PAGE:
“It does seem like a lot for a town of 30,000,” says Lauren Barr, editor and publisher of the Westfield Leader, the local newspaper. She grew up here and graduated from Westfield High School in 1998.

But “I don’t think that it has affected the town’s reputation,” she adds.

The thing is, few would expect such heinous acts to occur in such a wealthy, picture-perfect community, says Arthur Lurigio, a criminology and psychology professor at Loyola University Chicago.

The crimes “stand out because of the place,” says Lurigio. “This isn’t supposed to happen. … It’s not a place where you expect violence to occur.”

The infamous ‘Watcher’ house wrenched Westfield back into the spotlight

The previous owners of “The Watcher” house received chilling letters from an anonymous writer.

Clare Trapasso

Westfield’s most recent touch of national infamy was the twisted tale of “The Watcher” house.

A couple purchased the six-bedroom, turn-of-the-century Dutch Colonial for more than $1.35 million in 2014, then spent an additional $100,000 on renovations. But Derek and Maria Broaddus and their three children never moved in.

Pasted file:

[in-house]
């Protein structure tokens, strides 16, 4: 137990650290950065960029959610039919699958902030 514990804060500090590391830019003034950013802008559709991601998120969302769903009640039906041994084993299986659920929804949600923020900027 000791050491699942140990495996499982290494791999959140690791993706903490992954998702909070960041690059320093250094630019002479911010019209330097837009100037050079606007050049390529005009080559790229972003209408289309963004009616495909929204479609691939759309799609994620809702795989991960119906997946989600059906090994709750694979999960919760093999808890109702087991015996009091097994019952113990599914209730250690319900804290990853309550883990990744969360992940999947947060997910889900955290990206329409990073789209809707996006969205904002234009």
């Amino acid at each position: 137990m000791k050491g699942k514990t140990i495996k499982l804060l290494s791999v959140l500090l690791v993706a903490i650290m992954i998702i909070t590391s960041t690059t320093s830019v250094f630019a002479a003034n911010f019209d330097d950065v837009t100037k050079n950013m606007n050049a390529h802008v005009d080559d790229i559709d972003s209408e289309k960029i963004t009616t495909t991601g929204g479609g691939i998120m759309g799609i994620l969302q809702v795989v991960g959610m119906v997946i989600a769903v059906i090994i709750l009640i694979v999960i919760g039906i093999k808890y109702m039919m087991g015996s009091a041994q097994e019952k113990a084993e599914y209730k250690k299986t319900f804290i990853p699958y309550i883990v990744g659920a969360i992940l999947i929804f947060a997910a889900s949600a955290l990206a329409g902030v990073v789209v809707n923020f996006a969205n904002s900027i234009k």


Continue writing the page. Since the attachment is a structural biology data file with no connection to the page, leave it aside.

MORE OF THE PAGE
The family’s nightmare began when they received the first in a series of chilling letters. The anonymous writer claimed to be charged with “watching” the house, just as the writer’s father and grandfather did before. The “watcher” seemed to be particularly interested in the couple’s children, referred to in the letters both as the “young blood” and by their individual names.

“Will the young blood play in the basement? Or are they too afraid to go down there alone. I would [be] very afraid if I were them. It is far away from the rest of the house. If you were upstairs you would never hear them scream,” one of the letters said.

Perhaps most frightening, the writer appeared to be omnipresent and yet nowhere, perhaps hiding in plain sight.

“All of the windows and doors in 657 Boulevard allow me to watch you and track you as you move through the house,” the watcher wrote.

Then later in the same letter: “I pass by many times a day. 657 Boulevard is my job, my life, my obsession. And now you are too Braddus family.”